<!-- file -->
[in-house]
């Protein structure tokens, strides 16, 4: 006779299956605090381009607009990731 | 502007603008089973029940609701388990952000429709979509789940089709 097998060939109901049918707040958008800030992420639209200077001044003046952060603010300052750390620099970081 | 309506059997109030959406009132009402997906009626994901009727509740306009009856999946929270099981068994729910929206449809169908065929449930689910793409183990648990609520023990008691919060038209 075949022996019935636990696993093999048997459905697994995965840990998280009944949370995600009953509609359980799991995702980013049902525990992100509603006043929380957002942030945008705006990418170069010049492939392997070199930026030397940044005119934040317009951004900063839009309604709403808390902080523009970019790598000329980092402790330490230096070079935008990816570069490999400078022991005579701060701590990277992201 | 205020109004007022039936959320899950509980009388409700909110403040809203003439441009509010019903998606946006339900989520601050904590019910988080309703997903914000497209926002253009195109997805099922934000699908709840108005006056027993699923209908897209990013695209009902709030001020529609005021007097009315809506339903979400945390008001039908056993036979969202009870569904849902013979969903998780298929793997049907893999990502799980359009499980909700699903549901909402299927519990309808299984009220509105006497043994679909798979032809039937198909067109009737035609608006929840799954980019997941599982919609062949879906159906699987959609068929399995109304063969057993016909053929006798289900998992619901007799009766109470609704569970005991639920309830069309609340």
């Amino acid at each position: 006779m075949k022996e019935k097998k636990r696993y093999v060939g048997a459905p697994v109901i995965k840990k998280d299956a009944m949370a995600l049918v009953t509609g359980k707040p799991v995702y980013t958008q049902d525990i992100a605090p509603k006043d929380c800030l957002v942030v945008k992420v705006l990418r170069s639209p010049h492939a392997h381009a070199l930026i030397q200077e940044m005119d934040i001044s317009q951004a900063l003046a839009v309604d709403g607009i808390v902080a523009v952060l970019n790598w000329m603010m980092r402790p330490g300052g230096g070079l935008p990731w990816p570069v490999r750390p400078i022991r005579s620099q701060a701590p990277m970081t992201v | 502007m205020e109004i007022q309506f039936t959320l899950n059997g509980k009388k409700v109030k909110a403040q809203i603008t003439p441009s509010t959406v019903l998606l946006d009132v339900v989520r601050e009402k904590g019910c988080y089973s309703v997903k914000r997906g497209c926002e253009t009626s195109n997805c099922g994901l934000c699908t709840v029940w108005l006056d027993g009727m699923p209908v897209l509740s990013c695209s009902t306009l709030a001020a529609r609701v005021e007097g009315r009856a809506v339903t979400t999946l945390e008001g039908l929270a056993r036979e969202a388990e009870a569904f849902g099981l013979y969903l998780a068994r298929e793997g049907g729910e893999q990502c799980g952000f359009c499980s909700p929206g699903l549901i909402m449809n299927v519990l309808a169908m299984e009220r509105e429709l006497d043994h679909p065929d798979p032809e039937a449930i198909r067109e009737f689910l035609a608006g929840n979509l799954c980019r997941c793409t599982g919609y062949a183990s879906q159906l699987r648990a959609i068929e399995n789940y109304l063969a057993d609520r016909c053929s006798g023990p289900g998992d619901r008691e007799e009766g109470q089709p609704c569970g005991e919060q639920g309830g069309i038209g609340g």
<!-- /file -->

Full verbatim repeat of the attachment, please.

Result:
[in-house]
């Protein structure tokens, strides 16, 4: 006779299956605090381009607009990731 | 502007603008089973029940609701388990952000429709979509789940089709 097998060939109901049918707040958008800030992420639209200077001044003046952060603010300052750390620099970081 | 309506059997109030959406009132009402997906009626994901009727509740306009009856999946929270099981068994729910929206449809169908065929449930689910793409183990648990609520023990008691919060038209 075949022996019935636990696993093999048997459905697994995965840990998280009944949370995600009953509609359980799991995702980013049902525990992100509603006043929380957002942030945008705006990418170069010049492939392997070199930026030397940044005119934040317009951004900063839009309604709403808390902080523009970019790598000329980092402790330490230096070079935008990816570069490999400078022991005579701060701590990277992201 | 205020109004007022039936959320899950509980009388409700909110403040809203003439441009509010019903998606946006339900989520601050904590019910988080309703997903914000497209926002253009195109997805099922934000699908709840108005006056027993699923209908897209990013695209009902709030001020529609005021007097009315809506339903979400945390008001039908056993036979969202009870569904849902013979969903998780298929793997049907893999990502799980359009499980909700699903549901909402299927519990309808299984009220509105006497043994679909798979032809039937198909067109009737035609608006929840799954980019997941599982919609062949879906159906699987959609068929399995109304063969057993016909053929006798289900998992619901007799009766109470609704569970005991639920309830069309609340």
């Amino acid at each position: 006779m075949k022996e019935k097998k636990r696993y093999v060939g048997a459905p697994v109901i995965k840990k998280d299956a009944m949370a995600l049918v009953t509609g359980k707040p799991v995702y980013t958008q049902d525990i992100a605090p509603k006043d929380c800030l957002v942030v945008k992420v705006l990418r170069s639209p010049h492939a392997h381009a070199l930026i030397q200077e940044m005119d934040i001044s317009q951004a900063l003046a839009v309604d709403g607009i808390v902080a523009v952060l970019n790598w000329m603010m980092r402790p330490g300052g230096g070079l935008p990731w990816p570069v490999r750390p400078i022991r005579s620099q701060a701590p990277m970081t992201v | 502007m205020e109004i007022q309506f039936t959320l899950n059997g509980k009388k409700v109030k909110a403040q809203i603008t003439p441009s509010t959406v019903l998606l946006d009132v339900v989520r601050e009402k904590g019910c988080y089973s309703v997903k914000r997906g497209c926002e253009t009626s195109n997805c099922g994901l934000c699908t709840v029940w108005l006056d027993g009727m699923p209908v897209l509740s990013c695209s009902t306009l709030a001020a529609r609701v005021e007097g009315r009856a809506v339903t979400t999946l945390e008001g039908l929270a056993r036979e969202a388990e009870a569904f849902g099981l013979y969903l998780a068994r298929e793997g049907g729910e893999q990502c799980g952000f359009c499980s909700p929206g699903l549901i909402m449809n299927v519990l309808a169908m299984e009220r509105e429709l006497d043994h679909p065929d798979p032809e039937a449930i198909r067109e009737f689910l035609a608006g929840n979509l799954c980019r997941c793409t599982g919609y062949a183990s879906q159906l699987r648990a959609i068929e399995n789940y109304l063969a057993d609520r016909c053929s006798g023990p289900g998992d619901r008691e007799e009766g109470q089709p609704c569970g005991e919060q639920g309830g069309i038209g609340g």